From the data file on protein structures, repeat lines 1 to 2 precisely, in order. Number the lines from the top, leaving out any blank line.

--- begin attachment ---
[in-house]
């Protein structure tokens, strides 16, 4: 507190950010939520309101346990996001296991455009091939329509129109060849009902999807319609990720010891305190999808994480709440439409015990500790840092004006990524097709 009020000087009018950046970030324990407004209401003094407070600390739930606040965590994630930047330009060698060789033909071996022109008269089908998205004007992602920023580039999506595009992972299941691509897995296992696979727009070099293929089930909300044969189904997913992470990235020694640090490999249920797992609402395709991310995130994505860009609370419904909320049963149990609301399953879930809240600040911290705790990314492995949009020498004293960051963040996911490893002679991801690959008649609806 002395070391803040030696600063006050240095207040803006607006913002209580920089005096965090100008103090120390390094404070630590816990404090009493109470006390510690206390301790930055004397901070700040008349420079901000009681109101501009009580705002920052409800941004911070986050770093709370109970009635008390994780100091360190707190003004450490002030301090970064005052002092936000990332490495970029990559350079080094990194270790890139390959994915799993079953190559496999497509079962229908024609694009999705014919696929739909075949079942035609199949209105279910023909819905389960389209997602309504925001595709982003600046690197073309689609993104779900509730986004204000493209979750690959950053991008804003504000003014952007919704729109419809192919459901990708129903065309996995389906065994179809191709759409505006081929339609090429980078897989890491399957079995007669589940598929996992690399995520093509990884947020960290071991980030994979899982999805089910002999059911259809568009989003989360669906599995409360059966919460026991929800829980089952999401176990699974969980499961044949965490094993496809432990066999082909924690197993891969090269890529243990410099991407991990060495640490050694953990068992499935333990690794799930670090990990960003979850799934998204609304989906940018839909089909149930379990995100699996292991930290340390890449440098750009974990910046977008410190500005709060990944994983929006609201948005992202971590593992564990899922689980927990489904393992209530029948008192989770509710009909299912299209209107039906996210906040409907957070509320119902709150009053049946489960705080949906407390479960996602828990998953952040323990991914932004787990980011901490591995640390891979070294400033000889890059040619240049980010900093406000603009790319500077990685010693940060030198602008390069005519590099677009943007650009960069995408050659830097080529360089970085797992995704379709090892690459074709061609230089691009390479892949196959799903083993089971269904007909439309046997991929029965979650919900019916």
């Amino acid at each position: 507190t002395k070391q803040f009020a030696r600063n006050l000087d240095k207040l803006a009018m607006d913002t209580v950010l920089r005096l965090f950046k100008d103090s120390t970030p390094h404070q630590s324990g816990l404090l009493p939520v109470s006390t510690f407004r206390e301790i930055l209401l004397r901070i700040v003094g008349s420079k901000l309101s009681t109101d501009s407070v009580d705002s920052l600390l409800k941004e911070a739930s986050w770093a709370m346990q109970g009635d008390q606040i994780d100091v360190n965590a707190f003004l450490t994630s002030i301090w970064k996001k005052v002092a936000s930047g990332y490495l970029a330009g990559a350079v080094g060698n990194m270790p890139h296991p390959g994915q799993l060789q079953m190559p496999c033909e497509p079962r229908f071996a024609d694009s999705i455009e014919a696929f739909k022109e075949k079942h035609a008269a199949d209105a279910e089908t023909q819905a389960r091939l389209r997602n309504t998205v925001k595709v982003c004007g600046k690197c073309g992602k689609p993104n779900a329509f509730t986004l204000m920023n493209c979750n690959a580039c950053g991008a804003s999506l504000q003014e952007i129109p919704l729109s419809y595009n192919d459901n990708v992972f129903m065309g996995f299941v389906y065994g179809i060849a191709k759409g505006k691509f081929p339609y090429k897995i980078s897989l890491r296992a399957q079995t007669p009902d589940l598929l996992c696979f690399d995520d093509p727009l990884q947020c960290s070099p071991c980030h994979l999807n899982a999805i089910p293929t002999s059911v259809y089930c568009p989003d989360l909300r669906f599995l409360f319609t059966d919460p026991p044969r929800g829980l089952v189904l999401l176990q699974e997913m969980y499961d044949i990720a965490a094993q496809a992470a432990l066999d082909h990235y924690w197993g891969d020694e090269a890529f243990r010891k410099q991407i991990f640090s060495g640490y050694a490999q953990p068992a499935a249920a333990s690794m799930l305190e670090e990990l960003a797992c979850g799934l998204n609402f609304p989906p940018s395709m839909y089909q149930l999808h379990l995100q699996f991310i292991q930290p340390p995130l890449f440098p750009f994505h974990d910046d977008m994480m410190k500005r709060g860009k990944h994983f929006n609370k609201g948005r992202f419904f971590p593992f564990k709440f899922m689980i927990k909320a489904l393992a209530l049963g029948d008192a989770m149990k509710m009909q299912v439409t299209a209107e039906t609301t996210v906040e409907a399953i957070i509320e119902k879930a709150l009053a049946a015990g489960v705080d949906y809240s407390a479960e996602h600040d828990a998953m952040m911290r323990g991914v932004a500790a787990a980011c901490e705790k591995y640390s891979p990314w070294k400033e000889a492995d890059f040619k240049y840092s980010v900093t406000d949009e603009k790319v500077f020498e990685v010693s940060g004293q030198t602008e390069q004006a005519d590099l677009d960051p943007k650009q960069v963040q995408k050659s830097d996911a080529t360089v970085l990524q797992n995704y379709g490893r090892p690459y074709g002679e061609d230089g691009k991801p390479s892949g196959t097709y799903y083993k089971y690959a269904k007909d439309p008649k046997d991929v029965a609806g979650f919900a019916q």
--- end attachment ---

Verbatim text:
[in-house]
């Protein structure tokens, strides 16, 4: 507190950010939520309101346990996001296991455009091939329509129109060849009902999807319609990720010891305190999808994480709440439409015990500790840092004006990524097709 009020000087009018950046970030324990407004209401003094407070600390739930606040965590994630930047330009060698060789033909071996022109008269089908998205004007992602920023580039999506595009992972299941691509897995296992696979727009070099293929089930909300044969189904997913992470990235020694640090490999249920797992609402395709991310995130994505860009609370419904909320049963149990609301399953879930809240600040911290705790990314492995949009020498004293960051963040996911490893002679991801690959008649609806 002395070391803040030696600063006050240095207040803006607006913002209580920089005096965090100008103090120390390094404070630590816990404090009493109470006390510690206390301790930055004397901070700040008349420079901000009681109101501009009580705002920052409800941004911070986050770093709370109970009635008390994780100091360190707190003004450490002030301090970064005052002092936000990332490495970029990559350079080094990194270790890139390959994915799993079953190559496999497509079962229908024609694009999705014919696929739909075949079942035609199949209105279910023909819905389960389209997602309504925001595709982003600046690197073309689609993104779900509730986004204000493209979750690959950053991008804003504000003014952007919704729109419809192919459901990708129903065309996995389906065994179809191709759409505006081929339609090429980078897989890491399957079995007669589940598929996992690399995520093509990884947020960290071991980030994979899982999805089910002999059911259809568009989003989360669906599995409360059966919460026991929800829980089952999401176990699974969980499961044949965490094993496809432990066999082909924690197993891969090269890529243990410099991407991990060495640490050694953990068992499935333990690794799930670090990990960003979850799934998204609304989906940018839909089909149930379990995100699996292991930290340390890449440098750009974990910046977008410190500005709060990944994983929006609201948005992202971590593992564990899922689980927990489904393992209530029948008192989770509710009909299912299209209107039906996210906040409907957070509320119902709150009053049946489960705080949906407390479960996602828990998953952040323990991914932004787990980011901490591995640390891979070294400033000889890059040619240049980010900093406000603009790319500077990685010693940060030198602008390069005519590099677009943007650009960069995408050659830097080529360089970085797992995704379709090892690459074709061609230089691009390479892949196959799903083993089971269904007909439309046997991929029965979650919900019916």